Tactile Picture Books Project: 3D illustrations for blind children

Martina CavalieriDesignLeave a Comment

Tactile Picture Books Project

3D printing has changed much of our lives, and this is undeniable. Just think its adaptations in the medical field (such as the creation of custom-made prosthesis), in industry (rapid prototyping), in the field of food (yes, they are studying a system for printing dough) to understand how this new technology is becoming essential for our future.

Researchers at the University of Colorado, California, decided to apply this technology to the world of children’s books by creating Tactile Picture Books Project, whose goal is to create books with illustrations printed in 3D to help blind children understand the fantastic worlds found in classics like “Goodnight Moon” and “Polar Bear, Polar Bear, What Do You Hear?”.

“I realized we could do something meaningful by interpreting pictures from these children’s books using mathematical diagrams. This project is much more difficult than I envisioned, but it also is much more rewarding.”Tom Yeh, Project manager and professor

The researchers also collaborate with the Anchor Center, an American nonprofit organization supporting and helping children with disabilities According to an interview conducted by Mashable, the children start reading braille only from 6 years of age, but this 3D approach will allow them to access and understand literature from an early age.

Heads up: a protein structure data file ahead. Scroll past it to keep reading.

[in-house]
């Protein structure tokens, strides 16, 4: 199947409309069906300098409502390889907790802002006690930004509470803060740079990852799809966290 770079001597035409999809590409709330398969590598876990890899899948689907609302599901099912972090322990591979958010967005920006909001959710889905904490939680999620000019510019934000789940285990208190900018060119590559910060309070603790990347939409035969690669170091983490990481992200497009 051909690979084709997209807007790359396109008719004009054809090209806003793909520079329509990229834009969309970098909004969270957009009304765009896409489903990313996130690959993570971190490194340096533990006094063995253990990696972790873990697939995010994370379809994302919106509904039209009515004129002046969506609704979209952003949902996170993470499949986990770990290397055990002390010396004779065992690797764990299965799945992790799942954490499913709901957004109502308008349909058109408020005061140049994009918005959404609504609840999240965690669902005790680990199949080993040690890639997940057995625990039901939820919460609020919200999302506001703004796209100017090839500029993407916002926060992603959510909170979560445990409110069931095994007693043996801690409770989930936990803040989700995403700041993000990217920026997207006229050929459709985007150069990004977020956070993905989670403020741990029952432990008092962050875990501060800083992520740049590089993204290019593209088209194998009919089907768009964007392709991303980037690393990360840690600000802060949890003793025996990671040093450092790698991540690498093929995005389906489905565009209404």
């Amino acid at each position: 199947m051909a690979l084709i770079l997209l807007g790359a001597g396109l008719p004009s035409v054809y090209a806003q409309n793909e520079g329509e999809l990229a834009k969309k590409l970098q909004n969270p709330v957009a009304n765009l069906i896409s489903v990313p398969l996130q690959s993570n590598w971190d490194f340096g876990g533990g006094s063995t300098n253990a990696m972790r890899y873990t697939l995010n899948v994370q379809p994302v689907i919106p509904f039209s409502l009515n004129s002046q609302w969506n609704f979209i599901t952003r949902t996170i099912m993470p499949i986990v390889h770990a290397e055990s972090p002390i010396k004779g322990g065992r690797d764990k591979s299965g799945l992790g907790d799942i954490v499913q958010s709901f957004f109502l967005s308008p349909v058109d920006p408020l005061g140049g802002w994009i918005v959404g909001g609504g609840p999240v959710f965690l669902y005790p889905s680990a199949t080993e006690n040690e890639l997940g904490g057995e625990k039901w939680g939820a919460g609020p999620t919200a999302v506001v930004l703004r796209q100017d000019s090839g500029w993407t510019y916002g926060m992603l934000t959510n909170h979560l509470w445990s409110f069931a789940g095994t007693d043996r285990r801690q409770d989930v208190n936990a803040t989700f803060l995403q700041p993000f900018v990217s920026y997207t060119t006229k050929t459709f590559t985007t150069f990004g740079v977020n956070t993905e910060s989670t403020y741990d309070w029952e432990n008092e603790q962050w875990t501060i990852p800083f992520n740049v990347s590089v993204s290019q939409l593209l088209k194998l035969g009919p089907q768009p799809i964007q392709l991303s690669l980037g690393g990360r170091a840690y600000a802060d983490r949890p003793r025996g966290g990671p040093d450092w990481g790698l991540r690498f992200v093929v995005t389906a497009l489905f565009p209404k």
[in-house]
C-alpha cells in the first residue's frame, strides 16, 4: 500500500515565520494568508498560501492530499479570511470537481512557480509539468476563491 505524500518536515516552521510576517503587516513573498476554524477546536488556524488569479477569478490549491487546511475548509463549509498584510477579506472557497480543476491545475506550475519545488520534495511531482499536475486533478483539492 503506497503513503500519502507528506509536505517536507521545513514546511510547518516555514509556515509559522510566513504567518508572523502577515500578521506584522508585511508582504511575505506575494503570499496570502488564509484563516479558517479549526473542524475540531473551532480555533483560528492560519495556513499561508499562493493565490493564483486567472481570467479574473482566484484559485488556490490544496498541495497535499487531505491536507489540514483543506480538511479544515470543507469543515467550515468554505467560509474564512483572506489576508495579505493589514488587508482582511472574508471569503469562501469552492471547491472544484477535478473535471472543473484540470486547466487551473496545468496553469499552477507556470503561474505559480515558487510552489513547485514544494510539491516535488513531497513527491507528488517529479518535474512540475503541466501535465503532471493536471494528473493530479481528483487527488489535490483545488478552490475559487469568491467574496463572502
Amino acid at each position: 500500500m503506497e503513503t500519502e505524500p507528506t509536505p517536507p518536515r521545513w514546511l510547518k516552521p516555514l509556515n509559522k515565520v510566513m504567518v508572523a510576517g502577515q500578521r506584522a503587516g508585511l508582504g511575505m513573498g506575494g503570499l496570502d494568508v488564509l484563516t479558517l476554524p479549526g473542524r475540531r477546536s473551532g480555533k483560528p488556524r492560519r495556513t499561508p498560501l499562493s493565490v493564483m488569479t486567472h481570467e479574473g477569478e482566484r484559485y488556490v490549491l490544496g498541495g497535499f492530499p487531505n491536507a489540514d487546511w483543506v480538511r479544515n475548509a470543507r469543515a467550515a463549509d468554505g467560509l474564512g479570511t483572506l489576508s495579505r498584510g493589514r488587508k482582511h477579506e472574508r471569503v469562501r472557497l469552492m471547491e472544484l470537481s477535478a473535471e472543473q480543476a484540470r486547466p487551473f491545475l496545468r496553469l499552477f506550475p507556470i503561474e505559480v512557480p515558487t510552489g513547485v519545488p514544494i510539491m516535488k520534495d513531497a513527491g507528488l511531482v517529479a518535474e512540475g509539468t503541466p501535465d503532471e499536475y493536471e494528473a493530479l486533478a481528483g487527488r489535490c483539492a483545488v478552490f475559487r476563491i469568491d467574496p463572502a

Graduate student Abigale Stangl (right), who volunteers at the Anchor Center for Blind Children, shows Isabella Chinkes (center) and her mother Linda (L) a 3D-printed version of 'Goodnight Moon.

Although at the time the books are designed using algorithms and sent to printers, researchers at the University of Colorado hope that this technology can be used in the near future by parents and educators to enable them to simply print photographs or illustrations.

Example of 3D-printed book: on the left we have the fonts printed and translated into Braille, on the right the embossed illustration

(via: Newsweek)

Share on Facebook0Tweet about this on TwitterShare on LinkedIn0Pin on Pinterest0Share on Google+0Share on StumbleUpon9Share on Tumblr0
Share this on
Martina Cavalieri
Follow me

Martina Cavalieri

I’m a 26 years old Italian graphic designer with a passion for typography and company branding. I have an MA in Industrial and Graphic Design and I’m currently Graphic Designer at Horus.

In my spare time I write for my art blog called Martineken and I keep pursuing my interest by doing graphic concepts and mock-ups.
Martina Cavalieri
Follow me

Questo articolo è disponibile anche in: Italian